- Experience working with diverse partners and stakeholders
- Ability to work independently in a remote environment
- Leadership role(s) in prior paid and/or volunteer positions
Compensation, Benefits, & Location
$62,000-78,000 annual salary, depending upon qualifications. Generous benefits provided including:
- Paid Time Off (Vacation, Sick, Holiday, Personal)
- Health Insurance
- Life Insurance
- Dental insurance
- Health Reimbursement Account (HRA)
- 401k with matching opportunities (after one year of full-time employment) 5%
- Long Term Disability Insurance
- Flex Spending Account
- Dependent Care FSA
- ORCA Pass for commuting
This position is based in downtown Seattle (5th & University) in our administrative offices but will be remote/hybrid during Covid-19; the ability to work remotely is necessary at this time.
Diversity, Equity, and Inclusion
Both staff and Board have recently begun a formal process of examining ourselves and our organization with a DEI lens. Our intention is to do the work so that we can authentically embrace DEI principles as a core value that drives the success of our people, our partners, and our work.
How to Apply
We welcome and encourage qualified people of all identities and abilities to apply. Please email to apply, letting us know where you saw the job posted or how you heard about it, and include a resume and 1-page cover letter that describes your interest in this position and your relevant qualifications and experience. Priority review given to applications received by 9/20; position open until filled.
We look forward to receiving your materials. Please send them to Lucas Hall at email@example.com. We’re a small team and politely request that follow-up calls or emails be restricted to technical questions or necessary accommodations having to do with applying.
Long Live the Kings joins all those honoring the memory of Lorraine Loomis, who died this week at the age of 81. As Director of Swinomish Fisheries and Chair of the Northwest Indian Fisheries Commission, Lorraine was a champion for salmon and the interests of her Tribe, her community and all people who cared about fish, fishing and the environment that supports them all. She was a beloved friend and leader for her passion, kindness, strength, and tireless commitment to a future for salmon and tribal fisheries.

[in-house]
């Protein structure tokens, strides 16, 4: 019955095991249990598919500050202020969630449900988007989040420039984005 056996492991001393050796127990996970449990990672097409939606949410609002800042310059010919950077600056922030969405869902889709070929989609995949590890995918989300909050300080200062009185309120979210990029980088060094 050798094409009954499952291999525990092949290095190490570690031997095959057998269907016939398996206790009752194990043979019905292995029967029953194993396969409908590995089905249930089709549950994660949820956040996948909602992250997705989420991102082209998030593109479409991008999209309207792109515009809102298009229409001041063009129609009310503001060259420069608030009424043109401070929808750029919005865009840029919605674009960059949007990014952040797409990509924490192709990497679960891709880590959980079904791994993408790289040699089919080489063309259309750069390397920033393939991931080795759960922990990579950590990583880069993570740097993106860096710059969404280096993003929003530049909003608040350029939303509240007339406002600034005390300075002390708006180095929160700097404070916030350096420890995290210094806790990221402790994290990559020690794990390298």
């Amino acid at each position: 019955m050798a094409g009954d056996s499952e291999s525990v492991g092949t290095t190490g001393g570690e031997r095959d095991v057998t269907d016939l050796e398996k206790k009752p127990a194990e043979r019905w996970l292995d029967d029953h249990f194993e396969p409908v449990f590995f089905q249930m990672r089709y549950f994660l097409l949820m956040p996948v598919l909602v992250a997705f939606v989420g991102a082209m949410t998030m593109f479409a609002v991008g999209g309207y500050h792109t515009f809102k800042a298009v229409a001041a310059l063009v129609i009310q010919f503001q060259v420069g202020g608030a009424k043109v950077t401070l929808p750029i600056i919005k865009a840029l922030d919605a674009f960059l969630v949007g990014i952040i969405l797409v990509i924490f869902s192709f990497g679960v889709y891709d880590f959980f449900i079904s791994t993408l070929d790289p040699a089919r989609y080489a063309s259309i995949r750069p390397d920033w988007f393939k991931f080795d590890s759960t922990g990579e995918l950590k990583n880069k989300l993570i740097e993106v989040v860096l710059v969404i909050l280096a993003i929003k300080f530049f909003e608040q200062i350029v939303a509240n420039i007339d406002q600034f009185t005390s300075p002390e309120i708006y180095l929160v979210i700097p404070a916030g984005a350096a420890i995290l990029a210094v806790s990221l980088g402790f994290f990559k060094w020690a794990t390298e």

The Northwest Indian Fisheries Commission shares some of Lorraine’s own powerful words in their tribute to her life:
“None of us tribal natural resources managers are working for today. We are all working for tomorrow. We are working to make certain there will be salmon for the next seven generations.”
We will miss Lorraine terribly, but we’re determined to carry on her legacy in our work and efforts to guarantee that salmon will be here for this and many generations to come.
Last month’s record-shattering heat wave is driving an early start to lethally warm water temperatures for salmon in the Lake Washington Ship Canal. For over a week following the heat wave, water in parts of the Canal reached above 72 degrees Fahrenheit every day, a deadly threshold that weakens salmon and can kill them if they are exposed for long. Throughout the peak of sockeye migration and as threatened Chinook start to return, temperatures near the surface have stayed above 70 degrees.
Pacific salmon are cold-water species, adapted for mountain-fed, forested rivers and cool oceans and estuaries. Healthy water temperatures for salmon are under 58 degrees. Above 59 degrees, their bodies become stressed, making them easier targets for predators and at higher risk of disease. When water temperature reaches between 70 and 72 degrees, it forms a “migration barrier,” meaning it’s too hot for salmon to swim through, and can be lethal. These extreme temperatures have a generational ripple effect in struggling salmon populations. Even if they can survive to reach their spawning grounds, fish weakened from high temperatures are less successful in reproducing.